Judge Overturns National Labor Relation Board’s Joint Employer Rule

March 16, 2024|


On March 8 – a mere three days before the rule was scheduled to take effect – U.S. District Judge J. Campbell Barker of the Eastern District of Texas vacated the National Labor Relation Board’s 2023 final rule that set forth a new standard for determining joint-employer status under the National Labor Relations Act.

If the rule had gone into effect on March 11, it would have significantly expanded the criteria for which the NLRA would have deemed a joint employment relationship.

With the district court’s set-aside of this rule, a Trump Administration rule adopted in 2020 remains in effect.

In vacating the NLRB’s new 2023 joint employer rule, the Texas district court determined that the test set forth in the rule is contrary to the NLRA. Specifically, the court held that the rule’s provisions that would make indirect or reserved control over working conditions sufficient to establish joint employer status were too broad, making the proposed rule inconsistent with the test for employment codified in the NLRA.

To general contractors and others in the construction industry who frequently utilize subcontractors (who are often another firm’s employees), this vacated labor rule is good news.

The second component of the 2023 rule’s two-part joint employer test that the court set aside – the part of the rule that requires an assessment of whether an entity controls various working conditions – was also vacated by the Texas court. Because a common law employer will always control key working conditions, the court reasoned, the test’s second part would likely do nothing to limit who qualifies as a joint employer.

The district court also vacated the 2023 rule’s rescission of the agency’s previous joint- employer rule issued in 2020, holding that the agency was incorrect that the 2020 rule is inconsistent with the NLRA and that the agency had failed to articulate a reason why the 2020 rule should be rescinded if the 2023 rule does not go into effect. The 2020 rule therefore remains in effect.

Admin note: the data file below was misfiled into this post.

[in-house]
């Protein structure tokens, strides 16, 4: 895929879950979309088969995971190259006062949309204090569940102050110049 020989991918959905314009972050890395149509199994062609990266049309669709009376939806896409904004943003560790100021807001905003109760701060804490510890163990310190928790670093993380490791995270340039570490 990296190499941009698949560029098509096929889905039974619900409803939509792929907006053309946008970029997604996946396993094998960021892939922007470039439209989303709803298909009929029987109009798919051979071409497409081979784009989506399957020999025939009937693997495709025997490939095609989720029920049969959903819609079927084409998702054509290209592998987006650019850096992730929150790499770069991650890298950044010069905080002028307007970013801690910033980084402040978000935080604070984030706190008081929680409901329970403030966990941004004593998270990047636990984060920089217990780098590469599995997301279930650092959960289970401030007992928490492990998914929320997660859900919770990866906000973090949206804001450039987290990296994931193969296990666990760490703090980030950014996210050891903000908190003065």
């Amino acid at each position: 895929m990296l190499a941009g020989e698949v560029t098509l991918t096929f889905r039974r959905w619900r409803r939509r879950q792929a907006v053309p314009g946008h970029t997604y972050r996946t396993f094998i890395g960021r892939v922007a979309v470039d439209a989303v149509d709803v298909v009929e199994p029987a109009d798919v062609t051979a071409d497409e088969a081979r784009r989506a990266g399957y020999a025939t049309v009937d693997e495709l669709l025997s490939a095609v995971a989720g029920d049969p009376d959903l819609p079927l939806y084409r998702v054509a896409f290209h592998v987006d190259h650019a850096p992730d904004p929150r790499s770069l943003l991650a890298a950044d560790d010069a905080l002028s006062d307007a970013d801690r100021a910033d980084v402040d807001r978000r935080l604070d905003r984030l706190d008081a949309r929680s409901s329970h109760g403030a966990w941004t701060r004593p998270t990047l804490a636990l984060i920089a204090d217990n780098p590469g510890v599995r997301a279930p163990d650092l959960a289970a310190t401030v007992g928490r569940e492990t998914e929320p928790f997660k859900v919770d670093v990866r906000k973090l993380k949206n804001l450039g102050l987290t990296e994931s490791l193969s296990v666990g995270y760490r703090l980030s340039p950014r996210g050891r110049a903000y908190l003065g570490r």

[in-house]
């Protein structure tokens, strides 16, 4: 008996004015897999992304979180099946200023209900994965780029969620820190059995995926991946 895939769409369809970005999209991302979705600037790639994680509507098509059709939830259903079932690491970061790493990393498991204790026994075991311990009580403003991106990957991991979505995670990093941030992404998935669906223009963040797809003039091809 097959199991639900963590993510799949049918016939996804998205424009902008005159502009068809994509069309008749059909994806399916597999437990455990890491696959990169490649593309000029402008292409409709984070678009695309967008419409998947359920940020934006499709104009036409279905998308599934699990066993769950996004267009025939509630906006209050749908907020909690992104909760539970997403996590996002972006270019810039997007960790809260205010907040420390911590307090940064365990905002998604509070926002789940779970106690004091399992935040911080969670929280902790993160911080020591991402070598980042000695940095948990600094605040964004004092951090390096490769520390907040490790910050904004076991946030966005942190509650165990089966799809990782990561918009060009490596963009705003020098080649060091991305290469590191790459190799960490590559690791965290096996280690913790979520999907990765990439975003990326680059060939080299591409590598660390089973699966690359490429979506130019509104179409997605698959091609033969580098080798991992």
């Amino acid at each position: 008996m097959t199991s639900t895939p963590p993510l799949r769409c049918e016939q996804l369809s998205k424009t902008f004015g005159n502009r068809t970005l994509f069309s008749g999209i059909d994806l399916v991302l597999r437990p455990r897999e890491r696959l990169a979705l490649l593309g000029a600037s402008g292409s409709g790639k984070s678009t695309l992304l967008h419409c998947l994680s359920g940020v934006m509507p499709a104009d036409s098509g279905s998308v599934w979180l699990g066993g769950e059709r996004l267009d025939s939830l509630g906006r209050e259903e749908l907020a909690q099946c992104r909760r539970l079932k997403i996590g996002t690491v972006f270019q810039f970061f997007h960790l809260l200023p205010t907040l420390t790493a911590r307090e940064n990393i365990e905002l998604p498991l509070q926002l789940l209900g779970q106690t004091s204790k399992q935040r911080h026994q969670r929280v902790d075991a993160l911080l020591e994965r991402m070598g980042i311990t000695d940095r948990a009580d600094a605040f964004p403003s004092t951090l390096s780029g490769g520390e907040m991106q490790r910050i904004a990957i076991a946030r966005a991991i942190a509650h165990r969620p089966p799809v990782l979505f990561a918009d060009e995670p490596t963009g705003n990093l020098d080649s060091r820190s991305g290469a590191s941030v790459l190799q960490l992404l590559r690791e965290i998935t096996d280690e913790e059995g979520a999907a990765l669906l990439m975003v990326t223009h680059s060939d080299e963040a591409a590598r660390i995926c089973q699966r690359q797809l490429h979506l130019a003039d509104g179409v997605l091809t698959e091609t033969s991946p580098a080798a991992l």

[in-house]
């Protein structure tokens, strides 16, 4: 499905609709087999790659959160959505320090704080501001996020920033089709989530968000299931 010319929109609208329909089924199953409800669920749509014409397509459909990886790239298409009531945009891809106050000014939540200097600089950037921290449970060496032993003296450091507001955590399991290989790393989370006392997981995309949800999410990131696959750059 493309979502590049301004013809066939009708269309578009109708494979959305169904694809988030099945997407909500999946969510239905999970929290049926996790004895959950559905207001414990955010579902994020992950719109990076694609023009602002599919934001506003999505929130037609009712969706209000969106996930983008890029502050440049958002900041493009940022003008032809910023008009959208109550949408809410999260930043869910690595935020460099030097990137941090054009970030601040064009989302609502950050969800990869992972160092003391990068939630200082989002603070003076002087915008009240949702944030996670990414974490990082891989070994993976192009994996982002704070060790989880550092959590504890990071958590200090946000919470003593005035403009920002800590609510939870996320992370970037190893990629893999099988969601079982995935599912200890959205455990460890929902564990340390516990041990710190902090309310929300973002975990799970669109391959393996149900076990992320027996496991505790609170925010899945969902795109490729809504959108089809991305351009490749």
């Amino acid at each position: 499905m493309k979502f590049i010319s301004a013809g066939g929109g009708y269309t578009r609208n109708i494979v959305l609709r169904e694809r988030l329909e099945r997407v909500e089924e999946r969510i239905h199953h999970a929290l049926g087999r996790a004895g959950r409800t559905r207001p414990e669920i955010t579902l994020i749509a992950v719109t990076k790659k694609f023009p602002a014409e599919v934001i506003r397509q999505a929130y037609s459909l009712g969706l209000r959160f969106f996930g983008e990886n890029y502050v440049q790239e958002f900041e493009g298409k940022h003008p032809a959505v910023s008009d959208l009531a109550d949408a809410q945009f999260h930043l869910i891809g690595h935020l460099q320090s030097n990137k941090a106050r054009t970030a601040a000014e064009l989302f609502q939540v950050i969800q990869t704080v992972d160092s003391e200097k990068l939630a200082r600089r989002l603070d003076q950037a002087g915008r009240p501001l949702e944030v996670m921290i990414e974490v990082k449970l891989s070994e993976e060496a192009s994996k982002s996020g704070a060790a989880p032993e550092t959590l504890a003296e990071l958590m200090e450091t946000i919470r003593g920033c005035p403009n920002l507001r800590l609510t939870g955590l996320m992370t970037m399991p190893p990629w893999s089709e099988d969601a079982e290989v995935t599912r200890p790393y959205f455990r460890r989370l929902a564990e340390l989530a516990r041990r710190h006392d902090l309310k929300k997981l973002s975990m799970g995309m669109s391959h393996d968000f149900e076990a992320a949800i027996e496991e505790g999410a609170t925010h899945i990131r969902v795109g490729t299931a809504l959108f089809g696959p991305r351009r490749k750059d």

The 2020 rule’s joint employer test is different from the 2023 rule in several key ways that make it less likely that the 2020 rule will result in a determination that a joint employment relationship exists. Where the 2023 rule treats indirect or reserved control as sufficient to establish a joint employment relationship, the 2020 rule requires proof that an entity possesses and exercises “such substantial direct and immediate control” over working conditions that would “warrant finding that the entity meaningfully affects matters relating to the employment relationship.”

Under the 2020 rule that remains in effect, general contractors say it is unlikely that an entity will be deemed a joint employer simply because it contracts with another business for services. Additionally, the 2020 rule’s determination of essential terms and conditions of employment – control over which may demonstrate joint employer status – is more limited than the list contained in the 2023 rule.

Unlike the 2023 rule, the 2020 rule does not identify control over “work rules and directions governing the manner, means and methods of performance,” or “working conditions related to the safety and health of employees” as evidence of joint employer status. There are fewer bases upon which joint employer status may be found under the 2020 rule as compared to the 2023 rule.


View Our Latest Print Edition

Fresh Content
Direct to Your Inbox


Join CNR Magazine today as a Content Partner

As a CNR Content Partner, CNR Magazine promises to support you as you build, design and engineer projects not only in and around St. Louis, but also across the U.S. CNR is equipped and ready to deliver a dynamic digital experience paired with the top-notch, robust print coverage for which you’ve always known and respected the magazine.